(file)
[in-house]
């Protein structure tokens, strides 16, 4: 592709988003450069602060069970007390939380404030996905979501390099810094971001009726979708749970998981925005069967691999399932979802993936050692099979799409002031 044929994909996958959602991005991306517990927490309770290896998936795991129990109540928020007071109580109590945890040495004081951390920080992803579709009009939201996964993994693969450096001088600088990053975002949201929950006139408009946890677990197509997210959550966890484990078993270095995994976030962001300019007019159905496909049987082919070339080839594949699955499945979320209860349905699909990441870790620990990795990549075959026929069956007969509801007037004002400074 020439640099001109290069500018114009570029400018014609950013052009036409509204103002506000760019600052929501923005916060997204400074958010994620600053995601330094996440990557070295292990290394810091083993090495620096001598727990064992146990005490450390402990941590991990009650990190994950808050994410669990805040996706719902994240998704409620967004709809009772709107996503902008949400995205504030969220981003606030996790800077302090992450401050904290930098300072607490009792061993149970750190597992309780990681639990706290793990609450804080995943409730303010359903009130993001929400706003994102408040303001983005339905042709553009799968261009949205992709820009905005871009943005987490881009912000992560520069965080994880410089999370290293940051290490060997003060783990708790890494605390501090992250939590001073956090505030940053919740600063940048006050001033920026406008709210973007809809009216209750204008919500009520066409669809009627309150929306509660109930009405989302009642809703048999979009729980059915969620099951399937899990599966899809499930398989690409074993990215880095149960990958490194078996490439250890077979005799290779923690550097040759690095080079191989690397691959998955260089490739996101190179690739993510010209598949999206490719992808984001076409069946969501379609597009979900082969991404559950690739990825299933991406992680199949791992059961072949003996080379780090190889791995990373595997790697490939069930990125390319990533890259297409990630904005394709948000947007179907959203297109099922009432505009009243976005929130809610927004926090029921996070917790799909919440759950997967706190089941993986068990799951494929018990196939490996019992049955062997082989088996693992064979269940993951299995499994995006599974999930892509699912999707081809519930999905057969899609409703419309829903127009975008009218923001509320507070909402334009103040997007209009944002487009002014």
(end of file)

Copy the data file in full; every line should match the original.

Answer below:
[in-house]
């Protein structure tokens, strides 16, 4: 592709988003450069602060069970007390939380404030996905979501390099810094971001009726979708749970998981925005069967691999399932979802993936050692099979799409002031 044929994909996958959602991005991306517990927490309770290896998936795991129990109540928020007071109580109590945890040495004081951390920080992803579709009009939201996964993994693969450096001088600088990053975002949201929950006139408009946890677990197509997210959550966890484990078993270095995994976030962001300019007019159905496909049987082919070339080839594949699955499945979320209860349905699909990441870790620990990795990549075959026929069956007969509801007037004002400074 020439640099001109290069500018114009570029400018014609950013052009036409509204103002506000760019600052929501923005916060997204400074958010994620600053995601330094996440990557070295292990290394810091083993090495620096001598727990064992146990005490450390402990941590991990009650990190994950808050994410669990805040996706719902994240998704409620967004709809009772709107996503902008949400995205504030969220981003606030996790800077302090992450401050904290930098300072607490009792061993149970750190597992309780990681639990706290793990609450804080995943409730303010359903009130993001929400706003994102408040303001983005339905042709553009799968261009949205992709820009905005871009943005987490881009912000992560520069965080994880410089999370290293940051290490060997003060783990708790890494605390501090992250939590001073956090505030940053919740600063940048006050001033920026406008709210973007809809009216209750204008919500009520066409669809009627309150929306509660109930009405989302009642809703048999979009729980059915969620099951399937899990599966899809499930398989690409074993990215880095149960990958490194078996490439250890077979005799290779923690550097040759690095080079191989690397691959998955260089490739996101190179690739993510010209598949999206490719992808984001076409069946969501379609597009979900082969991404559950690739990825299933991406992680199949791992059961072949003996080379780090190889791995990373595997790697490939069930990125390319990533890259297409990630904005394709948000947007179907959203297109099922009432505009009243976005929130809610927004926090029921996070917790799909919440759950997967706190089941993986068990799951494929018990196939490996019992049955062997082989088996693992064979269940993951299995499994995006599974999930892509699912999707081809519930999905057969899609409703419309829903127009975008009218923001509320507070909402334009103040997007209009944002487009002014």